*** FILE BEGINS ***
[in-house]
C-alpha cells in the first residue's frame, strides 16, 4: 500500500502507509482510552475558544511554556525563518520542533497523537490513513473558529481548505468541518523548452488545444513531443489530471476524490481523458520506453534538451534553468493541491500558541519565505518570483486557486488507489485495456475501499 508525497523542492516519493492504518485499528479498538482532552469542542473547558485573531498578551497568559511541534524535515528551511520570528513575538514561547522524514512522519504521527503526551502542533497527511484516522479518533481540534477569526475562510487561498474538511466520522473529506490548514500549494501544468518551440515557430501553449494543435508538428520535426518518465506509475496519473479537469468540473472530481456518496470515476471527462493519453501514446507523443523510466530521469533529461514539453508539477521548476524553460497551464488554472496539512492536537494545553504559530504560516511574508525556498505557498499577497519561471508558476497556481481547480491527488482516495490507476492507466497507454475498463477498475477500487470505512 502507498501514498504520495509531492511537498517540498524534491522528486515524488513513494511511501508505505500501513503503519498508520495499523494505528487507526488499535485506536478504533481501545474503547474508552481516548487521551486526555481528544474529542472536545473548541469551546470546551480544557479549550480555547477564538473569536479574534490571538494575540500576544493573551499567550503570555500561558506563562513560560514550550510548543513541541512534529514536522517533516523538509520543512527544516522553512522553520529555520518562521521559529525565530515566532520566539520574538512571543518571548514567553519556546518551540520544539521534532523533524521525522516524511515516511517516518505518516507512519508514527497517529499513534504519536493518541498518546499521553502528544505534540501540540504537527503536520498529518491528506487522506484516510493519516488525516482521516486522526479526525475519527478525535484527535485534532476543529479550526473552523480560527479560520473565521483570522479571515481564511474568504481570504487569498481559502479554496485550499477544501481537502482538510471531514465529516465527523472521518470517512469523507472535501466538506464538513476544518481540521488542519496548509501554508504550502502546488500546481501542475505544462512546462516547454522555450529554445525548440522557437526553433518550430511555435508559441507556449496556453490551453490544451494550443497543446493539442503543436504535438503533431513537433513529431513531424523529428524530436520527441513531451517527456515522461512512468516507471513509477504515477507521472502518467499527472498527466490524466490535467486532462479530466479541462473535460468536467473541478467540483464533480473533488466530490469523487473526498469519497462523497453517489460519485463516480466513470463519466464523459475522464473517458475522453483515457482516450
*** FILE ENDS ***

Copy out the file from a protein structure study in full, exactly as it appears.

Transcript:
[in-house]
C-alpha cells in the first residue's frame, strides 16, 4: 500500500502507509482510552475558544511554556525563518520542533497523537490513513473558529481548505468541518523548452488545444513531443489530471476524490481523458520506453534538451534553468493541491500558541519565505518570483486557486488507489485495456475501499 508525497523542492516519493492504518485499528479498538482532552469542542473547558485573531498578551497568559511541534524535515528551511520570528513575538514561547522524514512522519504521527503526551502542533497527511484516522479518533481540534477569526475562510487561498474538511466520522473529506490548514500549494501544468518551440515557430501553449494543435508538428520535426518518465506509475496519473479537469468540473472530481456518496470515476471527462493519453501514446507523443523510466530521469533529461514539453508539477521548476524553460497551464488554472496539512492536537494545553504559530504560516511574508525556498505557498499577497519561471508558476497556481481547480491527488482516495490507476492507466497507454475498463477498475477500487470505512 502507498501514498504520495509531492511537498517540498524534491522528486515524488513513494511511501508505505500501513503503519498508520495499523494505528487507526488499535485506536478504533481501545474503547474508552481516548487521551486526555481528544474529542472536545473548541469551546470546551480544557479549550480555547477564538473569536479574534490571538494575540500576544493573551499567550503570555500561558506563562513560560514550550510548543513541541512534529514536522517533516523538509520543512527544516522553512522553520529555520518562521521559529525565530515566532520566539520574538512571543518571548514567553519556546518551540520544539521534532523533524521525522516524511515516511517516518505518516507512519508514527497517529499513534504519536493518541498518546499521553502528544505534540501540540504537527503536520498529518491528506487522506484516510493519516488525516482521516486522526479526525475519527478525535484527535485534532476543529479550526473552523480560527479560520473565521483570522479571515481564511474568504481570504487569498481559502479554496485550499477544501481537502482538510471531514465529516465527523472521518470517512469523507472535501466538506464538513476544518481540521488542519496548509501554508504550502502546488500546481501542475505544462512546462516547454522555450529554445525548440522557437526553433518550430511555435508559441507556449496556453490551453490544451494550443497543446493539442503543436504535438503533431513537433513529431513531424523529428524530436520527441513531451517527456515522461512512468516507471513509477504515477507521472502518467499527472498527466490524466490535467486532462479530466479541462473535460468536467473541478467540483464533480473533488466530490469523487473526498469519497462523497453517489460519485463516480466513470463519466464523459475522464473517458475522453483515457482516450